so how do *you* manage your keys, then? part 3

Zooko Wilcox-O'Hearn zooko at
Tue Sep 8 11:53:44 EDT 2009

[added Cc: tahoe-dev at, and I added kevin at on  
the whitelist so his posts will go through to tahoe-dev even if he  
isn't subscribed]

On Tuesday,2009-09-08, at 5:54 , Kevin Easton wrote:

>> Possession of the read-cap to the mutable file gives you two  
>> things: it gives you the symmetric encryption key with which you  
>> decrypt the file contents, and it gives you the public key with  
>> which you check a digital signature in order to be sure that the  
>> file contents were written by an authorized writer.
> How do you prevent someone possessing the read-cap for a mutable  
> file from rolling the file back to an earlier version that they  
> have seen, without the consent of the write-cap possessor(s)?

You don't even need a read-cap to perform a roll-back attack -- if  
you can control the ciphertext that the reader gets, then you can  
give them a copy of an older ciphertext, even if you yourself are  
incapable of decrypting it.  This is a difficult attack to defend  
against.  In the current version of Tahoe-LAFS we already have one  
interesting defense -- we the reader is communicating with many  
different servers, and if *any* of the servers is honest and up-to- 
date and informs the reader about the existence of a newer version,  
then the reader knows that the older version that he can read is not  
the latest.  Readers in Tahoe-LAFS always download shares of the file  
from multiple servers, and all of the servers that it uses would have  
to agree on the version number.  Therefore, to perform a rollback  
attack you need to control at least that many servers as well as you  
have to control or deny-access-to any other servers which the reader  
would query and which would inform him about the newer version  
number.  See section 5 of [1].

Does that answer your question about rollback?

It would be interesting to build stronger defenses against rollback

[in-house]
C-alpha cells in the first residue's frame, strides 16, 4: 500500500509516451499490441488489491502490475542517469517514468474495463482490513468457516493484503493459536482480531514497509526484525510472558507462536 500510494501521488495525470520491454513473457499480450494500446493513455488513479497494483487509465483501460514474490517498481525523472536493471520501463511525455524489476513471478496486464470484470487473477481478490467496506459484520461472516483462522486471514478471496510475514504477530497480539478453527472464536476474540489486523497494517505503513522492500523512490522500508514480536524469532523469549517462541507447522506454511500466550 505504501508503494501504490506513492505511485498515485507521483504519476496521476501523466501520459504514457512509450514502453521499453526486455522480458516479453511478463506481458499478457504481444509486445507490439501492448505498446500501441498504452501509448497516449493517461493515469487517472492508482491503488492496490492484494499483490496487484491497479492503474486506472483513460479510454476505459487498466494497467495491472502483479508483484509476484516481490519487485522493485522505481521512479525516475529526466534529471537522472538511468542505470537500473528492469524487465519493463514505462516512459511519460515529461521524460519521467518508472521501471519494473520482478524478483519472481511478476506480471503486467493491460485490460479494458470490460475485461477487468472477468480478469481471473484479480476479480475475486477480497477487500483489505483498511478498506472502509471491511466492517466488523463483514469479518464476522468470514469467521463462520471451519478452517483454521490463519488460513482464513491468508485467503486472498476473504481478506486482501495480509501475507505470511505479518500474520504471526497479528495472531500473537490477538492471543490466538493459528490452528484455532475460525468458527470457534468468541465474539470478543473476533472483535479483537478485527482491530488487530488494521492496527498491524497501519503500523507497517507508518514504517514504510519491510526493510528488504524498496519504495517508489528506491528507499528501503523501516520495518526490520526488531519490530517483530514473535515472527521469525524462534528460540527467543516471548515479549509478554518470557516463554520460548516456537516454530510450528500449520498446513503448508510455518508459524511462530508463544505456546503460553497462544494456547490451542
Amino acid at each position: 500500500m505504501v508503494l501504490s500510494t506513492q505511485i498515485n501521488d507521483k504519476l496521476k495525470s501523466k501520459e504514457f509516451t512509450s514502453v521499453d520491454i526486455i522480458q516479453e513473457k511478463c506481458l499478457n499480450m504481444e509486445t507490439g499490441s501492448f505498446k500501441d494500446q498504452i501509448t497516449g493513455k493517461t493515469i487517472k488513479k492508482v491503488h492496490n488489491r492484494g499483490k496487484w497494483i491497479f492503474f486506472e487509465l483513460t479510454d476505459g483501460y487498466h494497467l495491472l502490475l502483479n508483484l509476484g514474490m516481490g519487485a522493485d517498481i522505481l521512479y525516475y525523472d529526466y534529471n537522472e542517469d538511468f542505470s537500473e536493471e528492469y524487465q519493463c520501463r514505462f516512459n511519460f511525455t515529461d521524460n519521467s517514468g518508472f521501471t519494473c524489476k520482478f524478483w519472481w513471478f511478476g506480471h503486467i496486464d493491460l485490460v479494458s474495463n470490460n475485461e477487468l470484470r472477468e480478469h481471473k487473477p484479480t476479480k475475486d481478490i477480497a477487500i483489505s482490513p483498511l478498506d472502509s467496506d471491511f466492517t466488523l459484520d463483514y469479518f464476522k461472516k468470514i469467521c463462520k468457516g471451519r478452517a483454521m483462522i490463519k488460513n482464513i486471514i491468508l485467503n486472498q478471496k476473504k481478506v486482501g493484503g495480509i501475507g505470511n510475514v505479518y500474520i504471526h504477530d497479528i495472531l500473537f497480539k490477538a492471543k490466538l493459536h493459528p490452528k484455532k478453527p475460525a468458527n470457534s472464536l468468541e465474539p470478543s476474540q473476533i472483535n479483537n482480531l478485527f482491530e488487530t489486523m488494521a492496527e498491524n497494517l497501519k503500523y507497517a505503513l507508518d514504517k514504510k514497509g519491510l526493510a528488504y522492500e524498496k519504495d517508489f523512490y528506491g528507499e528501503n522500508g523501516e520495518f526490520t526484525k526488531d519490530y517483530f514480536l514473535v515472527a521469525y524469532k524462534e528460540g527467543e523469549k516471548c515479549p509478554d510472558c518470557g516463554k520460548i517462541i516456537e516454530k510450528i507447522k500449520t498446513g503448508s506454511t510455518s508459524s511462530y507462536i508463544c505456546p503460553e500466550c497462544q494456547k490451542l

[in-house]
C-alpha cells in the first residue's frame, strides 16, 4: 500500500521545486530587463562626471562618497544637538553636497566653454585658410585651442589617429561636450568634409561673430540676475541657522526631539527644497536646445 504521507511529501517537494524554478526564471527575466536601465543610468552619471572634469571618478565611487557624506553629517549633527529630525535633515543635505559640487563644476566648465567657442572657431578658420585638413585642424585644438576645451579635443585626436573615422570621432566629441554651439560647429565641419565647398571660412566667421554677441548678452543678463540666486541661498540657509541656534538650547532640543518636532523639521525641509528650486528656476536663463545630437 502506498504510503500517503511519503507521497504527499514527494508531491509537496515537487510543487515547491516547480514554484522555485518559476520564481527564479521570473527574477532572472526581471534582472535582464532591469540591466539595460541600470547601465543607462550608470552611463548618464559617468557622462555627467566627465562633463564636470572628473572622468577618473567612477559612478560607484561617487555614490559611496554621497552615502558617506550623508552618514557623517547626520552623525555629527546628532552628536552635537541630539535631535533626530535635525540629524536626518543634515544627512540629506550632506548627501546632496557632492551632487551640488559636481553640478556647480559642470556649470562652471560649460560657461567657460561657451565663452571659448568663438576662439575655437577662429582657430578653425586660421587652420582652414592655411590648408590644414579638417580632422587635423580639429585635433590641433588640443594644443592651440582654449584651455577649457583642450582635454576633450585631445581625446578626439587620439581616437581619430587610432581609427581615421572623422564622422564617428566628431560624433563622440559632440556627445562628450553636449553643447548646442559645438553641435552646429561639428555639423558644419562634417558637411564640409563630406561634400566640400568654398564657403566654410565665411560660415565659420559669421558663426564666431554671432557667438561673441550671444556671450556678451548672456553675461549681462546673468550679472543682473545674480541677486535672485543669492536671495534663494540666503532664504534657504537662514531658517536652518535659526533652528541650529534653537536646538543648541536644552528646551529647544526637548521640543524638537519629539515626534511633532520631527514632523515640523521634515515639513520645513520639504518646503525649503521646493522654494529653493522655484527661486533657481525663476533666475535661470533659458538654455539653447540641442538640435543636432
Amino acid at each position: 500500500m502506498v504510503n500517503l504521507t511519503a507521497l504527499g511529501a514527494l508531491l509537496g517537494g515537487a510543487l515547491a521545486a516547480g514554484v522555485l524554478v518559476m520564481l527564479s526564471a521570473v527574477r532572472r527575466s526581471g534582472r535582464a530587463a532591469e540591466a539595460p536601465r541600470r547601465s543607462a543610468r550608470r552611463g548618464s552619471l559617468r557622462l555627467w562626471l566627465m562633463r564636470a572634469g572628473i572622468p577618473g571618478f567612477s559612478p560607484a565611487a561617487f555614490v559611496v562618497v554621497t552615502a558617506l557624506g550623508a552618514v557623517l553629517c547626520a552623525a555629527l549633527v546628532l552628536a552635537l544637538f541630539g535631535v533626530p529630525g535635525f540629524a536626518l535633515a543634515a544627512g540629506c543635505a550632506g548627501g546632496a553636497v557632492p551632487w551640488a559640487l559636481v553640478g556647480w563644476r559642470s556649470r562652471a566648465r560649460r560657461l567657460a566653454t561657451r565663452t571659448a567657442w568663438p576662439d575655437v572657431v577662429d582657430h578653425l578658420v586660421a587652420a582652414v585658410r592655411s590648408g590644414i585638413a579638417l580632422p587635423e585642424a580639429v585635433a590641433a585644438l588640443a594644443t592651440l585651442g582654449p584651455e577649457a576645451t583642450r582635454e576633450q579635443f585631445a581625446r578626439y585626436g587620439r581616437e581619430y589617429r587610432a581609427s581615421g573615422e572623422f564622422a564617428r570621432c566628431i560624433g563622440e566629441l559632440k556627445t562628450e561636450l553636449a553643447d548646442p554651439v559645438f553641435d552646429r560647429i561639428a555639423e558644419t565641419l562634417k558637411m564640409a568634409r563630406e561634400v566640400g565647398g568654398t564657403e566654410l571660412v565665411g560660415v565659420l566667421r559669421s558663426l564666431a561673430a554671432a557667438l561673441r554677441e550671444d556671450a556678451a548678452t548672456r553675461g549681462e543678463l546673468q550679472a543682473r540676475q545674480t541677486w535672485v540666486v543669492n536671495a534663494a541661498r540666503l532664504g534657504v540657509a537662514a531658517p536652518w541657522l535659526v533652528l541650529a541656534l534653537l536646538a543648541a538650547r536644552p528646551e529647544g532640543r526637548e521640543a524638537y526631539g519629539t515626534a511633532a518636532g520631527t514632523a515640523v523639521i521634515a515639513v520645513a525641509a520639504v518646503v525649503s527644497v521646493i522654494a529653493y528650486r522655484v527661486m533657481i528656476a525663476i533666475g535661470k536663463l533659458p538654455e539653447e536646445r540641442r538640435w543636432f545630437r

attack.  For starters, if the same reader reads the same file  
multiple times and gets new contents each time, he might as well  
remember the version number so that he will detect whether that file  
rolled back during his inspection of it.  Also, it would be  
interesting if a file handle to a mutable file included the version  
number that the mutable file was at when the file handle was  
created.  Building on that, it would be really cool if, in a future  
version of Tahoe-LAFS, we could make it so that you can take a cheap  
snapshot of the current contents and then give someone a file-handle  
which *both* securely identified "the most recent version that you  
can find of this file" and *also* "the specific (immutable) version  
of this file that existed when I created this file-handle".

> Also, am I correct in assuming that once write-caps have been  
> distributed, they cannot be revoked, and a new file handle must be  
> created?

Currently, yes.  An improvement that I would like to make in the next  
version of Tahoe-LAFS is to allow the holder of a write-cap to revoke  
it.  While some kinds of revocation are tantamount to DRM ("Digital  
Restrictions Management") and seem to be sufficiently difficult that  
we're not even going to try to implement them, the specific kind of  
revocation that you asked about seems to be quite doable.  Also, it  
happens to be the kind of revocation that I have already wanted for  
my own personal use of Tahoe-LAFS (to host my blog).  :-)

Here is a letter about that which explains why I needed this and how  
I envision it working: [2]

Stronger defenses against rollback attack, and revocation of write- 
caps -- these are only a few of the many possible extensions to the  
Tahoe-LAFS secure storage design.  We have a rich library of such  
designs documented on our issue tracker and our wiki.  We are  
currently having a detailed design discussion on the tahoe-dev list  
to which several cryptographers are contributing [e.g. 3, 4].  The  
primary goal for the next version of Tahoe-LAFS caps is to reduce the  
size of the caps and improve performance, but we're also cataloguing  
new features such as these to see if we can work them in.  Here is  
the wiki page where we're keeping our notes: [5].

If any smart cryptographer or hacker reading this wants to create  
secure, decentralized storage, please join us!  We could use the  
help!  :-)




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